24.05.05 - I need a holiday somewhere in the sun
Off for a week, as of today.
23.05.05 - The Musical Baton
Things has passed The Musical Baton - quite a challenge. I feel a bit out of musical shape, as most of my music listening happens in the car, and then it has to be something acceptable to all 3 of us. It's never been quite the same since we moved house and half the records ended up in the loft. Odd chunks have made it downstairs, mostly B-F and O-T - good letters to have. There's a certain stigma about having your record collection alphabeticised when you're a librarian. I resisted for years (although it was in genre order, which is probably even worse) and then decided it would be good to be able to find things. I now mostly listen to the radio in the house, Radio 2 in the morning and 6music the rest of the time. Anyway, here's the answers:
The last CD I bought
Kings of Leon - Aha Shake Heartbreak, which I like very much.
Song playing right now
Scott Walker - It's raining today. Because it's raining today.
Five songs I listen to a lot, or that mean a lot to me
Listen to a lot (in the car):
The Bees - Free the Bees, The La's The La's, Doves (anything), The Charlatans - Telling Stories, The Who - Who's Next, A Quick One.
Five people to whom I'm passing the baton
19.05.05 - Round-up
18.05.05 - Going underground
My favourite thing in Washington was the Metro. It's very simple - 5 lines, colour coded. Every station a symphony in concrete, very plain but with these great vaulted ceilings like Union Station without the gold. The way in has a certain drama with steep, steep escalators that are like Entrances to Hell. The ticket machines are on a mezzanine which sweeps down in a concrete curve to the platform. The signs and lettering are simple, and the atmospheric lighting makes it feel like a nightclub. Then when the train is about to arrive the lights along the side of the platform flash. It's very cool indeed. And the cars! Comfy vinyl seats in great condition, and carpet on the floor. I could have rode around for hours.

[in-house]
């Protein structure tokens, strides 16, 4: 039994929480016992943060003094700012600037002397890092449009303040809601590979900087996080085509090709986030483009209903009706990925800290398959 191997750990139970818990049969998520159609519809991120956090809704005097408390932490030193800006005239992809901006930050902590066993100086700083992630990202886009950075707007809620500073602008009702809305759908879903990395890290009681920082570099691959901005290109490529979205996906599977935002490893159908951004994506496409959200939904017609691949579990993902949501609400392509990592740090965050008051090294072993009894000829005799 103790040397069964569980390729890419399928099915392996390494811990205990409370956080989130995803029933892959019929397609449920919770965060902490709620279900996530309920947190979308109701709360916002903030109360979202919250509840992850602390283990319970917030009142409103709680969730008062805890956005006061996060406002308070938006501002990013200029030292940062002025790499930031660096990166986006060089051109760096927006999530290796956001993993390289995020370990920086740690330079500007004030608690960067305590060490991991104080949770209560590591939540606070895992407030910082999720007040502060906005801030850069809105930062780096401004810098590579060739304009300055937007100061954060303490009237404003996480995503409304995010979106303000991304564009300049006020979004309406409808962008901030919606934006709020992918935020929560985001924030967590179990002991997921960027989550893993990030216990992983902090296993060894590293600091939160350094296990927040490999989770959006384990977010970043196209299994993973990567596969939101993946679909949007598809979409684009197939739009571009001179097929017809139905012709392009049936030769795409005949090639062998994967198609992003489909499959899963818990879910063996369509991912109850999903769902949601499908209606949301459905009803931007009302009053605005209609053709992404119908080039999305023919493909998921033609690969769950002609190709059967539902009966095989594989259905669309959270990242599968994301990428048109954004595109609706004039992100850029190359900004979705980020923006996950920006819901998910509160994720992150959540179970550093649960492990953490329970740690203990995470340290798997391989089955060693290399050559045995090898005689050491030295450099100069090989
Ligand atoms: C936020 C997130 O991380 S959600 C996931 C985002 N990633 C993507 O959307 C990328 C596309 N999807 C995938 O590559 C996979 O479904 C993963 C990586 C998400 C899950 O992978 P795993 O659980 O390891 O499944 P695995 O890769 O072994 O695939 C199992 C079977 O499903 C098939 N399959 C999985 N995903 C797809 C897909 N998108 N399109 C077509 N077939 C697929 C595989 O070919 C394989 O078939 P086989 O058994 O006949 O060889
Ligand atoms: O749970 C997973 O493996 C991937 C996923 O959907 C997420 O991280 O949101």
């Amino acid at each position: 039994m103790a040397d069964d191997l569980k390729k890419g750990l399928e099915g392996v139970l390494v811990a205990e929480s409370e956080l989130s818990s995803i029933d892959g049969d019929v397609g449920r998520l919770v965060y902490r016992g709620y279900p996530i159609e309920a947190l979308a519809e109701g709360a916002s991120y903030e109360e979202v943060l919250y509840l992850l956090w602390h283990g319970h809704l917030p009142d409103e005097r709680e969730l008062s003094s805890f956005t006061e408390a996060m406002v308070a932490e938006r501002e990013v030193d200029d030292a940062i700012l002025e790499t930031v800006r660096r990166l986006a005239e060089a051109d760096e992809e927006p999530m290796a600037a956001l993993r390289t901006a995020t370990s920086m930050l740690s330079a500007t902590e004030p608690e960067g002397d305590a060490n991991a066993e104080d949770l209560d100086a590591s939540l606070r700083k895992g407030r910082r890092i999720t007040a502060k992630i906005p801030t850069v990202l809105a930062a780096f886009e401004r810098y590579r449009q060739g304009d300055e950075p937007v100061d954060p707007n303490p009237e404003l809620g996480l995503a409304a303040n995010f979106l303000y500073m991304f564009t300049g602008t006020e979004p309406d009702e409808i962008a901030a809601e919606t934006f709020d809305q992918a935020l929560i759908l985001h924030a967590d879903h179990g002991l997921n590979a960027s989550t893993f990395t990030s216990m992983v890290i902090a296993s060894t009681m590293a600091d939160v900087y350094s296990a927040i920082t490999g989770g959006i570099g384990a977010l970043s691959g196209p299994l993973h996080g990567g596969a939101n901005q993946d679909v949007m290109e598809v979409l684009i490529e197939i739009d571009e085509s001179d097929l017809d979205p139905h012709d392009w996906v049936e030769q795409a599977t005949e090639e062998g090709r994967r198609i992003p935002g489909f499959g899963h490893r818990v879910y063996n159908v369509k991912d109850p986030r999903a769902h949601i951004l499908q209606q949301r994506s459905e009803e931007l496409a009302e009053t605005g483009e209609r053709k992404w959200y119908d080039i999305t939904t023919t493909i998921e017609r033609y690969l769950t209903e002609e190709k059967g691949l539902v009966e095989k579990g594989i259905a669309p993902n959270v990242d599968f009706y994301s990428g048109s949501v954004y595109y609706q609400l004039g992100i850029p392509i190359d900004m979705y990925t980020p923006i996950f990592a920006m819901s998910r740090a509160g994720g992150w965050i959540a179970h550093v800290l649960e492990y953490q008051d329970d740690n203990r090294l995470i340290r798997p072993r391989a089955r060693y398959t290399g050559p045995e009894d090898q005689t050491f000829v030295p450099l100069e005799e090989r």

A site called Building the Washington Metro explains why it turned out so great. Inspired by the local success of Eero Saarinen's Dulles Airport, President Lyndon B. Johnson wanted to 'combine utility with good urban design'. The brief was to 'set an example for the nation' and the choice of good design over cost really paid off.
16.05.05 - Gee it's good to be back home
Washington photos are in Flickr. Back properly later in the week.
06.05.05 - I like to be in America
05.05.05 - Oh knickers
I never thought I'd be telling everyone about my new pants, but found today in Top Shop, some underwear with the best packaging I've seen in a long time - a whole series of 'camisole and bikini brief' sets (vest and pants to you and me) with the most fantastic retro-style graphics. There were another 3 or 4 to pick from, some with a more 50s or early 60s bent. After a bit of googling, Hargreaves+Gervis seem to be the culprits. Their website isn't giving much away, but there's a nice scrapbook which explains where some of this came from. Maybe I can feel less embarrassed about my collection of vintage tights packets. There's a nice selection at Vintage Pantyhose, and some leggy 1950s lovelies at Sleek n' Chic.
03.05.05 - On the road
01.05.05 - Round The Horn
The main reason for going to Dundee last weekend was a trip to The Horn. We'd passed this a couple of years ago when it was shut and I've pestered Neil to take me back ever since. The novelty name, old sign and bonus cow give it a real Roadside America feel. Inside it's a mish mash of old and new. The menu is proper old school, with lots of cakes and great macaroni cheese. The lovely round shape makes it feel very seasidey. Everyone inside (staff and customers alike) seemed very jolly. It really reminded me of going on holiday when I was wee. There used to be loads of these places. Now there can't be many left, but it beats Moto anyday.
After that we took a lazy drive home through the back roads - through some really beautiful Scottish scenery, mountains and lochs and all that. It's all amazingly quiet and unspoilt. What made a great journey even better was running into The Imp Club annual Scottish rally. There were Hillman Imps of all shapes and sizes tootling about the countryside - one of those great serendipitous moments. The best thing about the trip was a real sense that the world isn't going to hell in a handbasket. Everything's fine. There are still little towns and little cafes and little cars that haven't been homogenised. It's all there for the taking.